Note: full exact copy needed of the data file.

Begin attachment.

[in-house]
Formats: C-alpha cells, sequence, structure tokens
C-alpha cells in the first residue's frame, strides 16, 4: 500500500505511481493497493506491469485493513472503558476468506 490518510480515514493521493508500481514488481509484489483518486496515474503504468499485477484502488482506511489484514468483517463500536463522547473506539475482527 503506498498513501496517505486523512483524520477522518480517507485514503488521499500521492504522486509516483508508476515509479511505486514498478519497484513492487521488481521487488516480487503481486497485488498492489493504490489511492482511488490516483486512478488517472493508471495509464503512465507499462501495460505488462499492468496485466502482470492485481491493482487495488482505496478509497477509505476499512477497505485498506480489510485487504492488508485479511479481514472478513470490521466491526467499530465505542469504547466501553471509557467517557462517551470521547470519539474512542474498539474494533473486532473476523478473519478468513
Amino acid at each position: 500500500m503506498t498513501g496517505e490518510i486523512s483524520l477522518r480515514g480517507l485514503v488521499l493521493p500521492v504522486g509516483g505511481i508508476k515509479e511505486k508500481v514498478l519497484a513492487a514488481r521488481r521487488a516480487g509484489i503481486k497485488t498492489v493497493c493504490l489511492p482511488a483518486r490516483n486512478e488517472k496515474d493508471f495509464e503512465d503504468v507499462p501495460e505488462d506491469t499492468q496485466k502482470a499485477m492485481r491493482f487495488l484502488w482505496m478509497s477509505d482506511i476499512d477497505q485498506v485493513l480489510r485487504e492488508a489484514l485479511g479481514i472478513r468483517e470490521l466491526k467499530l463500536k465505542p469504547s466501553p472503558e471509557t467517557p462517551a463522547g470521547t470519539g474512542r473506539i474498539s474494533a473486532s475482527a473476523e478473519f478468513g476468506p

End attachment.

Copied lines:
[in-house]
Formats: C-alpha cells, sequence, structure tokens
C-alpha cells in the first residue's frame, strides 16, 4: 500500500505511481493497493506491469485493513472503558476468506 490518510480515514493521493508500481514488481509484489483518486496515474503504468499485477484502488482506511489484514468483517463500536463522547473506539475482527 503506498498513501496517505486523512483524520477522518480517507485514503488521499500521492504522486509516483508508476515509479511505486514498478519497484513492487521488481521487488516480487503481486497485488498492489493504490489511492482511488490516483486512478488517472493508471495509464503512465507499462501495460505488462499492468496485466502482470492485481491493482487495488482505496478509497477509505476499512477497505485498506480489510485487504492488508485479511479481514472478513470490521466491526467499530465505542469504547466501553471509557467517557462517551470521547470519539474512542474498539474494533473486532473476523478473519478468513
Amino acid at each position: 500500500m503506498t498513501g496517505e490518510i486523512s483524520l477522518r480515514g480517507l485514503v488521499l493521493p500521492v504522486g509516483g505511481i508508476k515509479e511505486k508500481v514498478l519497484a513492487a514488481r521488481r521487488a516480487g509484489i503481486k497485488t498492489v493497493c493504490l489511492p482511488a483518486r490516483n486512478e488517472k496515474d493508471f495509464e503512465d503504468v507499462p501495460e505488462d506491469t499492468q496485466k502482470a499485477m492485481r491493482f487495488l484502488w482505496m478509497s477509505d482506511i476499512d477497505q485498506v485493513l480489510r485487504e492488508a489484514l485479511g479481514i472478513r468483517e470490521l466491526k467499530l463500536k465505542p469504547s466501553p472503558e471509557t467517557p462517551a463522547g470521547t470519539g474512542r473506539i474498539s474494533a473486532s475482527a473476523e478473519f478468513g476468506p